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Define Your Path

Analytics Software Options

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Now that we’ve established that it takes more than simple spreadsheets to do analytics, it might be time to think about what some of our software options are to help us perform data analysis. The good news, and bad news, is that there are lots of options out there. The bad news is that there are lots of options out there. Truth be told, when trying to differentiate between analytical software options, things can get very confusing very quickly. Rather than adding to the confusion by going through detailed considerations for those evaluations, we are going to take a quick look at the three most popular analytics software: Business Objects, SPSS, and SAS.

Business Objects, or BOBJ, is a very popular option for analytics, even though it is not so much an analytical tool as it is a data display tool. Once you learn how to use it you can make graphs and charts pretty quickly, and it is great for making dashboards for executive presentations. Many ‘real time’ dashboards that update directly from an ERP (Enterprise resource planning) system are built in Business Objects. While Business Objects can help us see patterns, it lacks the capability to help us perform statistical analysis to understand if those patterns necessitate trends. It also doesn’t have the ability to develop predictive models to help us make better business decisions.

The two most popular tools for helping us make better business decisions are SPSS and SAS. They have both been around longer than competing statistical software packages, and evolved out of the behavioral sciences. And each one also has its very loyal fans. In fact, the debate about which one is better often becomes a kind of Chevy vs. Ford type battle. In my opinion, those debates are somewhat silly because SPSS and SAS have very different strengths, and are strongest when used together.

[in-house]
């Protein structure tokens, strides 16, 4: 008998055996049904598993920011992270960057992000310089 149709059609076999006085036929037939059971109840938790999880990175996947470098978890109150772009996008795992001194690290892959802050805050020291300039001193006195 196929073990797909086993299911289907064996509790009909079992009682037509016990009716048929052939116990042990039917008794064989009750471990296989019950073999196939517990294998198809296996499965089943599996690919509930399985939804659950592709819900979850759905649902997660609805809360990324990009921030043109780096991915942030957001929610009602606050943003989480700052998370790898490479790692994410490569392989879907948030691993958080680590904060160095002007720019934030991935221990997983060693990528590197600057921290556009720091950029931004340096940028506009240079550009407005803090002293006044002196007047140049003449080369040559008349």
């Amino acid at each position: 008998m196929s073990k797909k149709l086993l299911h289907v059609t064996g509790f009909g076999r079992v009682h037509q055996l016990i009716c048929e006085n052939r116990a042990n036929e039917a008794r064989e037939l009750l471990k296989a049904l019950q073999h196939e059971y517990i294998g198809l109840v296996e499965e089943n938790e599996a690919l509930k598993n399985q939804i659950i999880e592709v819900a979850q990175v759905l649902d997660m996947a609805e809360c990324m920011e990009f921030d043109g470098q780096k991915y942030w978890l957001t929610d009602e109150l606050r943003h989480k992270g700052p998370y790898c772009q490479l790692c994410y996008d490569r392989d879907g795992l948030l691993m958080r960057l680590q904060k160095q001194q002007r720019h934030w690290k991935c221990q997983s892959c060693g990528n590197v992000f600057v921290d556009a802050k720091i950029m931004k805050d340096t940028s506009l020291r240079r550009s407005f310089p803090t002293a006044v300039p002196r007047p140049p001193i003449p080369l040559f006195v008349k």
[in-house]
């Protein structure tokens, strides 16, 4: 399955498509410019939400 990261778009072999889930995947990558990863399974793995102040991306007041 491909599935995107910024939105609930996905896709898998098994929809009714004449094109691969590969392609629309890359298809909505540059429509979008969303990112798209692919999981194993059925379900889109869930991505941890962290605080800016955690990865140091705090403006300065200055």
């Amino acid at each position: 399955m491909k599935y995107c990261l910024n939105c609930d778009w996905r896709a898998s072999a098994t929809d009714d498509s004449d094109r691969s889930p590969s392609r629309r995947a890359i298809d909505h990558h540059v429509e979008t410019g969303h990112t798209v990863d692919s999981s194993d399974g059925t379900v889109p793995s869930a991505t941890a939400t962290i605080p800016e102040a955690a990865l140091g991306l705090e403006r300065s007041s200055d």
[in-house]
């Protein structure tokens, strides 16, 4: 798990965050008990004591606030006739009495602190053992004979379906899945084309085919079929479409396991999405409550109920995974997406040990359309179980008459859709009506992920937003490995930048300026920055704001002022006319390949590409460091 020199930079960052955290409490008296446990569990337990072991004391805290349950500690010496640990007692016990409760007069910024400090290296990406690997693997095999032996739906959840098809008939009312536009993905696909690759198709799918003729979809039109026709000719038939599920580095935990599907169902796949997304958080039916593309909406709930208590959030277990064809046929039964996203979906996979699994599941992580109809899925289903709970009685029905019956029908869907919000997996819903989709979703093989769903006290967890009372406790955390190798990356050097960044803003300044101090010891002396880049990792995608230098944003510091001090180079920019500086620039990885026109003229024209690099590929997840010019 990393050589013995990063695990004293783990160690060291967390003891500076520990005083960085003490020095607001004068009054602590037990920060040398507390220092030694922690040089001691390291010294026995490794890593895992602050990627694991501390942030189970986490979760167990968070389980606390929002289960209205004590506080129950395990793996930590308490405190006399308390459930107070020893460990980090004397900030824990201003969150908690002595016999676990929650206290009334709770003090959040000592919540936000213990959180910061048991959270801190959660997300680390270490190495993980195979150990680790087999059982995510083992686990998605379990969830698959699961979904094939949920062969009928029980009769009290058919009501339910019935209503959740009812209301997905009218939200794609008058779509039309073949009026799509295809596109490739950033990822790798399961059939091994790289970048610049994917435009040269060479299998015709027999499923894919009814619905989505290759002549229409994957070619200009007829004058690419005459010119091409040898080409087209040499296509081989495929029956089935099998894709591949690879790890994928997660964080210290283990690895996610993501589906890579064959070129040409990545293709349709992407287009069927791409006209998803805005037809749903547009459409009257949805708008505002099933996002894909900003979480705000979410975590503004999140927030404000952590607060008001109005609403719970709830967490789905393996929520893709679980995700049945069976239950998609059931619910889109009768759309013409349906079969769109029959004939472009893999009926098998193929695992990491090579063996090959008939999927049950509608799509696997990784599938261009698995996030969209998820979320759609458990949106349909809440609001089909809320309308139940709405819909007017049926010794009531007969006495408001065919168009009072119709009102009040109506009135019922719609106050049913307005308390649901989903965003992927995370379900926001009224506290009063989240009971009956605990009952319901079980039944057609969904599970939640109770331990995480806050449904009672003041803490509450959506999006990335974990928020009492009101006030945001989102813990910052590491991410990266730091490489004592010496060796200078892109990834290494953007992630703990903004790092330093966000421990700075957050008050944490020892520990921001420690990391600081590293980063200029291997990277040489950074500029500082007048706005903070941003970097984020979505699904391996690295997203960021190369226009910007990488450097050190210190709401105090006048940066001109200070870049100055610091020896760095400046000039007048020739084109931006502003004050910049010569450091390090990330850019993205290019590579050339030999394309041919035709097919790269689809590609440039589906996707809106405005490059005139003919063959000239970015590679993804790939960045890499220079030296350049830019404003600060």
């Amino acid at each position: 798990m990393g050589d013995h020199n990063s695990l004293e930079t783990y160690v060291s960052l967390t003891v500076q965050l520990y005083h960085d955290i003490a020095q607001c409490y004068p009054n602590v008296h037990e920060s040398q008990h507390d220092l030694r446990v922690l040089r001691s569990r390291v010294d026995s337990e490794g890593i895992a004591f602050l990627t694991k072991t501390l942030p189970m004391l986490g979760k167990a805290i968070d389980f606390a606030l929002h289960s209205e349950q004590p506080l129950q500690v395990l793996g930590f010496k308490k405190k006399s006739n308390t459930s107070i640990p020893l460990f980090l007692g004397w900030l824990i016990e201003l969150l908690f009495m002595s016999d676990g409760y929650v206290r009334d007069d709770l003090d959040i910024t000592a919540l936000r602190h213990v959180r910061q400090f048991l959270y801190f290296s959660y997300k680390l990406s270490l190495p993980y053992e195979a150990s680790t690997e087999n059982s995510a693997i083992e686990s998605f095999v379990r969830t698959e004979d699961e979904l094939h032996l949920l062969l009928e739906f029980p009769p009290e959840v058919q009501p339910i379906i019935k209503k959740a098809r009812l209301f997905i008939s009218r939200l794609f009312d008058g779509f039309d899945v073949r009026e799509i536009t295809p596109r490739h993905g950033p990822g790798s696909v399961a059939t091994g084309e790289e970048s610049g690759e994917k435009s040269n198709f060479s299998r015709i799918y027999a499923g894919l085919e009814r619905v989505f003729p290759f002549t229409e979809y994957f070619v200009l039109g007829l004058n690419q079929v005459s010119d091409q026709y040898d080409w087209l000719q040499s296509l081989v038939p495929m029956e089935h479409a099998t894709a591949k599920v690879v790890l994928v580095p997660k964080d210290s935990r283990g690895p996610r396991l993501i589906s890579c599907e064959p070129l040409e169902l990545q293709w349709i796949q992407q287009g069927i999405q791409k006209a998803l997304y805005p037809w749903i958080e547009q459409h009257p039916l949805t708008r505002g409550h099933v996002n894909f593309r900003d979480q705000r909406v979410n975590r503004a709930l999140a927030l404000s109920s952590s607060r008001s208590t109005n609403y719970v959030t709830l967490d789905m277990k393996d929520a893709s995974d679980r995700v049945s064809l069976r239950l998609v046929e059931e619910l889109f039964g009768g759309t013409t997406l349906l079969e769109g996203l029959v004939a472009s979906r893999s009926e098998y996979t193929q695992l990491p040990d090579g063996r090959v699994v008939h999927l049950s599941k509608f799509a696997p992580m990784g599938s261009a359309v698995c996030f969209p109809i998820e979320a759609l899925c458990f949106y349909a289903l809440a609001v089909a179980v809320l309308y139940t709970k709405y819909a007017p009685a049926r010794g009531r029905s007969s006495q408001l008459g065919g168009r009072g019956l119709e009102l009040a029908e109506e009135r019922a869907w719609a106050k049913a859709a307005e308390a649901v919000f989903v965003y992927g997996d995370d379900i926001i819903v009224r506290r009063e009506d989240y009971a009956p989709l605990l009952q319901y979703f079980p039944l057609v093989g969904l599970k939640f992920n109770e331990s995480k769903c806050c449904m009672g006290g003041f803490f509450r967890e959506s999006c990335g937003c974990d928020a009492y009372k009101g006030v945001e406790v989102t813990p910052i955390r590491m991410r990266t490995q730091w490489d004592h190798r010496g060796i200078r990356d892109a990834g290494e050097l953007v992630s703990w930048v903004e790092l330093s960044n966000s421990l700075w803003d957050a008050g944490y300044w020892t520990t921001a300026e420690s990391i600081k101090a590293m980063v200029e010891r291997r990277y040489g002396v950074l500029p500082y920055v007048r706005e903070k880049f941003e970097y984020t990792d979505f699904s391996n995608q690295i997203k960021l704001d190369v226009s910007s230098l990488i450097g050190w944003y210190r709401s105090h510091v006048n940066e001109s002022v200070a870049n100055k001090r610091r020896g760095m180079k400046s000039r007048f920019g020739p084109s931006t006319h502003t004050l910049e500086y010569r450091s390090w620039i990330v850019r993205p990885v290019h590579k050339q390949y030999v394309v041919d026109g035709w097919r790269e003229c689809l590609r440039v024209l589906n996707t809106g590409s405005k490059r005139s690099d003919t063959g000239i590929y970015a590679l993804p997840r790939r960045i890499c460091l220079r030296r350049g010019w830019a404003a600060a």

While both have resident statistical capabilities, they approach analysis differently. SPSS is more of a point and click based solution. It is better for running ad hoc analyses and playing with your data to see what the trends are. SAS, on the other hand, is more of a programming language based solution that can do a lot of the same things as SPSS, but the interface is less intuitive. If you want to save the procedures so that they run over and over again, SAS would be the software of choice.

With all that said, if someone asks you which one is the best you can now simply reply “it all depends.” Then point out how the best thing to do is play with your data in SPSS to figure out what your analytics models look like. Once you know your models, you can set them up to run over and over again in SAS to look at the performance of your organization over time. And then you can present the results in fancy dashboards through Business Objects. That is what I would recommend.

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About the Author

Jimmy Brown, Ph.D. is a senior level management consultant with eighteen years of experience leading efforts to develop and implement practical strategies for business performance improvement. Dr. Brown has held senior level consulting positions at leading firms such as Booz-Allen & Hamilton, Accenture, and Hewlett-Packard.

He can be reached at www.jimmybrownphd.com or via Twitter @jimmybrownphd